Release profiles of polyphenols and antioxidant capacity of dandelion powders produced by spray drying

Although the highest content of the released TP (as gallic acid equivalents) was reported for plain dandelion powder (70.26 mg/g), this sample provided the fastest release of TP, where up to 100% was liberated in the first 5 min in SGF (Fig. 3a). On the other hand, an extended release rate of TP was reported for other carrier-containing dandelion powders, but in the end lower TP contents were released from these samples. Gum arabic-, inulin- and maltodextrin-dandelion powders released the TP completely in SGF, while guar gum-, pectin- and alginate-dandelion powders continued to release TP in SIF. Guar gum-dandelion powder showed a gradual release of TP during the first 30 min in SGF, whose release again continued in SIF, up to 180 min of analysis (51.20 mg/g). However, alginate-dandelion powder showed a gradual release of TP during all 240 min of analysis (33.38 mg/g).

Release profiles of: a) total polyphenols (TP), b) hydroxycinnamic acids (HCA), and c) retained antioxidant capacity from plain dandelion powder and carrier-containing dandelion powders produced by spray drying in a simulated gastric (SGF) and intestinal (SIF) fluids. GAE=gallic acid equivalents, CaffA=caffeic acid

A similar pattern was noticed in the release profiles of HCA and antioxidant capacity. After 5 min of analysis, plain dandelion powder released the fastest the HCA (w(CaffA)=63.45 mg/g) (Fig. 3b) and antioxidant capacity (n(Trolox)=0.189 mmol/g) (Fig. 3c). However, the released content of HCA and antioxidant capacity from plain dandelion powder was the highest compared to others. On the contrary, carrier-containing dandelion powder mostly enabled a longer gradual release of polyphenols and antioxidant capacity, but finally lower amount was discharged during analysis. Such reduced content of released polyphenols and antioxidant capacity in carrier-containing dandelion powders could be ascribed to the potential interactions between the dandelion polyphenols and polysaccharides from the applied carriers. When observing carrier-containing dandelion powders, the fastest release of both HCA and antioxidant capacity was reported for inulin- and maltodextrin-dandelion powders. They were totally degraded after 10 (maltodextrin-dandelion powder) and 20 min (inulin-dandelion powder) of analysis in SGF. However, they enabled a gradual release only for the first 5 min, after which the values decreased. Moreover, guar gum-, alginate- and pectin-dandelion powders mainly enabled prolonged release of HCA and antioxidant capacity in both SGF and SIF. Guar gum-dandelion powder enabled a gradual release of HCA for the first 20 min (w(CaffA)=42.51 mg/g) in SGF, while in SIF the content of HCA decreased or remained flat (w(CaffA)=41.84 mg/g, 240 min) (Fig 3b). Regarding release of antioxidant capacity, guar gum-dandelion powder allowed a gradual release for the first 30 min (n(Trolox)=0.148 mmol/g) in SGF. After transport in SIF, guar gum-dandelion powder again started releasing the antioxidant capacity until 140 min of analysis (n(Trolox)=0.164 mmol/g), after which the antioxidant capacity values decreased (Fig. 3c). However, this sample enabled the highest content of released HCA and antioxidant capacity among all carrier-containing dandelion powders. Although the content of released HCA and antioxidant capacity from alginate-dandelion powder was lower than of guar gum-dandelion powder, HCA content was gradually released from this sample during all 240 min of analysis (only exception in 60 min of SGF), or during 180 min for antioxidant capacity, which is preferable overall.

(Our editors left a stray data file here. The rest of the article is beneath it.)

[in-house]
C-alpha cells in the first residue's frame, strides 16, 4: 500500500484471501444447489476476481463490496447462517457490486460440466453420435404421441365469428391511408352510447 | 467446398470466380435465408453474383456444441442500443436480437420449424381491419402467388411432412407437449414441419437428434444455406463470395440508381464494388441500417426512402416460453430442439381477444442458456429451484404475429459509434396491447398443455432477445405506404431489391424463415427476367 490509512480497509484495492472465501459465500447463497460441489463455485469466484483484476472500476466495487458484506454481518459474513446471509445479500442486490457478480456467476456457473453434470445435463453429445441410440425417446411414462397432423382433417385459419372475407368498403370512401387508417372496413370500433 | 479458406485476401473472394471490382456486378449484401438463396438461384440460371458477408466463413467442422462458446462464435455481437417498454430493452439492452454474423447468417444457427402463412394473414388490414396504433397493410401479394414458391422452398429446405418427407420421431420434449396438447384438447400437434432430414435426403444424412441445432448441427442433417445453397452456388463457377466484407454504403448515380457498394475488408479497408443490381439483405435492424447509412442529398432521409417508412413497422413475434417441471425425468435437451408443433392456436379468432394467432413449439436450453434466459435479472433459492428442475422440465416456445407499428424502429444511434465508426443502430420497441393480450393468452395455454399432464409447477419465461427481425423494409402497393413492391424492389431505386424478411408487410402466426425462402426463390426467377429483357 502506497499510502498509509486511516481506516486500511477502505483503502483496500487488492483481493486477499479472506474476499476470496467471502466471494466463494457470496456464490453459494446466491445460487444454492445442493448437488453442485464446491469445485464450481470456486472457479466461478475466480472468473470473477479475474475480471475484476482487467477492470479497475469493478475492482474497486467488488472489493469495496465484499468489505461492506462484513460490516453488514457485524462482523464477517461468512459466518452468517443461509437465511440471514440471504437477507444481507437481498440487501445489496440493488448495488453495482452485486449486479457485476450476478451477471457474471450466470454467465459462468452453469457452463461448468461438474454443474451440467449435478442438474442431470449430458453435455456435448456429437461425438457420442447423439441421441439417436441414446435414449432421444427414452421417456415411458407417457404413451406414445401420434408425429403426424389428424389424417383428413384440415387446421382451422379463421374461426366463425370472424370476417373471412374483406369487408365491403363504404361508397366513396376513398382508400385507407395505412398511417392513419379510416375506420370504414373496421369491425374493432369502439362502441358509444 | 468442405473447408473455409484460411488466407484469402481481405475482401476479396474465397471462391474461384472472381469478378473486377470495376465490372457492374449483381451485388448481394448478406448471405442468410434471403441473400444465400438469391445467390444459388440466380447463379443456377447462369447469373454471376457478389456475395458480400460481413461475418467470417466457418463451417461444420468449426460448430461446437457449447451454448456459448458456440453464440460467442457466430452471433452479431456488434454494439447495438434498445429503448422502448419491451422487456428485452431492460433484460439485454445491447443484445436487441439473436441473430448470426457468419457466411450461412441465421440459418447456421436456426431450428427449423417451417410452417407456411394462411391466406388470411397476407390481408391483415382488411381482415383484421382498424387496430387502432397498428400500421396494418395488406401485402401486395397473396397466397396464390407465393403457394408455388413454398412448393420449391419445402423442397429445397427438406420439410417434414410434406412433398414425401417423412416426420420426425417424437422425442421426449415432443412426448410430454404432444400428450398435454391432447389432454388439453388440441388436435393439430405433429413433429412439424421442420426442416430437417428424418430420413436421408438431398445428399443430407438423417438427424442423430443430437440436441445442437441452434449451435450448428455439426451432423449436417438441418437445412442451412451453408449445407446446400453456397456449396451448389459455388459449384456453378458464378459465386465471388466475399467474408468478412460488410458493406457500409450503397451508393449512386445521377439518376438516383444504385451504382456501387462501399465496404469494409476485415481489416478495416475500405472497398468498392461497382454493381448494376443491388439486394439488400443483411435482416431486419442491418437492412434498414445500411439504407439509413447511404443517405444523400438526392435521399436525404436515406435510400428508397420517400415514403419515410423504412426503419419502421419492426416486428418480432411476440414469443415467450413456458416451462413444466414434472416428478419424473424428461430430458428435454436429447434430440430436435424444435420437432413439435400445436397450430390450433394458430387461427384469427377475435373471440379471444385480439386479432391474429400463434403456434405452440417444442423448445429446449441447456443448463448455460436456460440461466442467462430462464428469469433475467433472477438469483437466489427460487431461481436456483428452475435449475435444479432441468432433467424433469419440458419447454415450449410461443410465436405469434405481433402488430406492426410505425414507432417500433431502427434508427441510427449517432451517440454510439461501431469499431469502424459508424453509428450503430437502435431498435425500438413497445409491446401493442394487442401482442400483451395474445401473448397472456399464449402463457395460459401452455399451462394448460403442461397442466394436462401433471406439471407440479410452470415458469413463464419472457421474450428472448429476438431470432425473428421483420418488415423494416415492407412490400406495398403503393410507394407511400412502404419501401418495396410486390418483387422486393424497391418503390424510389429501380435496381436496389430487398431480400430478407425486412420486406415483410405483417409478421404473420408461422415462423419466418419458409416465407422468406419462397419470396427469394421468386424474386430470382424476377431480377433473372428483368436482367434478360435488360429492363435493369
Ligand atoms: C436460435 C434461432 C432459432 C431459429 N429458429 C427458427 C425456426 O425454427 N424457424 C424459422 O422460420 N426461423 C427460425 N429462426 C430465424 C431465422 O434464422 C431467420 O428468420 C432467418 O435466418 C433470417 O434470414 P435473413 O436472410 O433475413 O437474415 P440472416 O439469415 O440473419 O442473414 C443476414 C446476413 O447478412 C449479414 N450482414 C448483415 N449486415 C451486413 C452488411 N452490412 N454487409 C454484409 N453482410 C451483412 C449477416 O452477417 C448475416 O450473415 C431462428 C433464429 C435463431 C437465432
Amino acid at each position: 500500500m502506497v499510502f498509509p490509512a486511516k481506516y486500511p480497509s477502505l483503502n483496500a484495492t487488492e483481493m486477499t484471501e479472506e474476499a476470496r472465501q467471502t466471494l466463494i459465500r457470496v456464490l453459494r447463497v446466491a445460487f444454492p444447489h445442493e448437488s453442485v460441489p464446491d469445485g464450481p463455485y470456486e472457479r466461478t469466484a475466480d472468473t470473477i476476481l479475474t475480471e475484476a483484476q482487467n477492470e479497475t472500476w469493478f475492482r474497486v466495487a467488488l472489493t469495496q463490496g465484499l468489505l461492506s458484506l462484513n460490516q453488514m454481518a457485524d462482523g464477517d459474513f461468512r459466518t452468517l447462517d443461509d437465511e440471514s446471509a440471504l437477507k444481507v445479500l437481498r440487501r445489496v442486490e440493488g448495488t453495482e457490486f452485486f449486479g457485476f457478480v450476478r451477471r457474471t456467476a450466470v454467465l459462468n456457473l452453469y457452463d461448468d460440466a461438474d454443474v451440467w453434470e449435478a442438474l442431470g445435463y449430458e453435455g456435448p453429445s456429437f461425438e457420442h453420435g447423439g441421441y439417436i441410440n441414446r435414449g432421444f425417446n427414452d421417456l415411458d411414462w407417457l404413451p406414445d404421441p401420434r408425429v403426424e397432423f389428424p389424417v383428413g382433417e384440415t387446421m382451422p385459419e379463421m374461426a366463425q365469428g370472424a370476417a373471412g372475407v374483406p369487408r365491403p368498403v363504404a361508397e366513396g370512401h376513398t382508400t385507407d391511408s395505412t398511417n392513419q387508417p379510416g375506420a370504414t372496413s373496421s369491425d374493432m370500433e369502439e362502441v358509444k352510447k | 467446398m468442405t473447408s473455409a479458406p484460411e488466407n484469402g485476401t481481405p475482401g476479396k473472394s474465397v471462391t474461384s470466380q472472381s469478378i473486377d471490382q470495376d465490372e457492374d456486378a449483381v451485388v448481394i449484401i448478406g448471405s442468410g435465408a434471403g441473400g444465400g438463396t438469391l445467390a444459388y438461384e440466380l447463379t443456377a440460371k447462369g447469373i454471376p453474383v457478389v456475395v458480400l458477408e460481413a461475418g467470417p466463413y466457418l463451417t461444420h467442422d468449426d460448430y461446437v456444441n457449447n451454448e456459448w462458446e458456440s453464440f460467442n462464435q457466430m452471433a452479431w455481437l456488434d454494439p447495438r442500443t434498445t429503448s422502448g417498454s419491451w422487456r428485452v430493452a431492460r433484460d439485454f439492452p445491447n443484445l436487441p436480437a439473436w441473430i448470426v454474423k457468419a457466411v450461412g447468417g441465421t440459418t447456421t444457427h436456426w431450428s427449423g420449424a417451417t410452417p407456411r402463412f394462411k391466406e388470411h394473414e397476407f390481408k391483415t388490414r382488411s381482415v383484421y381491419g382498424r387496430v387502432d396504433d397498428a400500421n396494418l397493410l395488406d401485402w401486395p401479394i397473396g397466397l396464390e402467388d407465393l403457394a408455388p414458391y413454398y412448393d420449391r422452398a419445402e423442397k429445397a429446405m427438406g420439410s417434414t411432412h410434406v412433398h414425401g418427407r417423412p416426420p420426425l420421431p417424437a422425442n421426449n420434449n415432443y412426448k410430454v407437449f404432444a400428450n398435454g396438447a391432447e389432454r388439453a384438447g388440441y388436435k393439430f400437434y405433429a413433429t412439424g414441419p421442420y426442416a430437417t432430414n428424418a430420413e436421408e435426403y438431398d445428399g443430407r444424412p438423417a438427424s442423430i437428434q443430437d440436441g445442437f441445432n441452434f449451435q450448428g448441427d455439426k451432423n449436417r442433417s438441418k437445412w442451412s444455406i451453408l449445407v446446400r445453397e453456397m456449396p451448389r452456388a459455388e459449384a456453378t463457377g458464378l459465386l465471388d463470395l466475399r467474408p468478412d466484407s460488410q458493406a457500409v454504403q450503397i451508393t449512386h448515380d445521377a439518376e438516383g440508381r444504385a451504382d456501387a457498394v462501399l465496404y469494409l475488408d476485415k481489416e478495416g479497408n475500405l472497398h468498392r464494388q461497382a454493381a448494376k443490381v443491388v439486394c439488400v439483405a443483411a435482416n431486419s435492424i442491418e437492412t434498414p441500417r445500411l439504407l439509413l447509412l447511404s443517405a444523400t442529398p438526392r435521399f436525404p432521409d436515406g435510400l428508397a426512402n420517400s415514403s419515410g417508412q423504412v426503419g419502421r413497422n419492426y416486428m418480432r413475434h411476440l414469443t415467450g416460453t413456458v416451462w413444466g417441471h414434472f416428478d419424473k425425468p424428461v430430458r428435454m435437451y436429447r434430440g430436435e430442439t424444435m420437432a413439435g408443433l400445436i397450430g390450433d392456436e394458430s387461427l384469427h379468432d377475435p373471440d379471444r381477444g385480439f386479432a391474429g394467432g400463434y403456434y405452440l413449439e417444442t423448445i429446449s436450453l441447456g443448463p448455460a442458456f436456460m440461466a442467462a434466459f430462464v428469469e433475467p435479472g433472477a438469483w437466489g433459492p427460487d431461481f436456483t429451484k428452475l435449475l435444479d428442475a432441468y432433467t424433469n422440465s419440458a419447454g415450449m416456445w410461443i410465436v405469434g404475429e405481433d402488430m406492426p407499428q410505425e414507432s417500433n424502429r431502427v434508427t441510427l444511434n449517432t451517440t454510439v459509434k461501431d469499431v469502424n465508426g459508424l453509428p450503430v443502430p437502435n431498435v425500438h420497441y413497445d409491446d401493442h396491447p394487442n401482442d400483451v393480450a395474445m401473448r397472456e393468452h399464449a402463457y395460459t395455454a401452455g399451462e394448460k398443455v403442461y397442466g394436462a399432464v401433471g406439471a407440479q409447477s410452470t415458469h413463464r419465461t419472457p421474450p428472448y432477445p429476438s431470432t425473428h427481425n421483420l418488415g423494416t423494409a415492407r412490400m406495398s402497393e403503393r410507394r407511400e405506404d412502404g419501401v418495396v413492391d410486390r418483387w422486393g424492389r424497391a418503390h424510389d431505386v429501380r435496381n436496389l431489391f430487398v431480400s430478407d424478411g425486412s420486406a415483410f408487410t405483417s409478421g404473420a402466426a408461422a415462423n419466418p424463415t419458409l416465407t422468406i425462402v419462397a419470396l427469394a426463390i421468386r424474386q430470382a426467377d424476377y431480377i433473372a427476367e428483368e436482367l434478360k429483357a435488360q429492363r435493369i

Moreover, it was noticed that the powders prepared with the highest carrier content (10% inulin and maltodextrin) enabled the fastest release of bioactive compounds at the end of analysis, accompanied by their lowest content. On the contrary, the sample containing the lowest carrier content (0.5% guar gum) released the highest content of bioactive compounds after 240 min of analysis. However, alginate-dandelion powder prepared with 4% of a carrier in the delivery solution was characterized as a sample with the longest gradual release of the evaluated compounds. Thus, if considering the released content and a favourable gradual release pattern, both the carrier type and its content affected the release profiles of polyphenols and antioxidant capacity from the examined dandelion powders.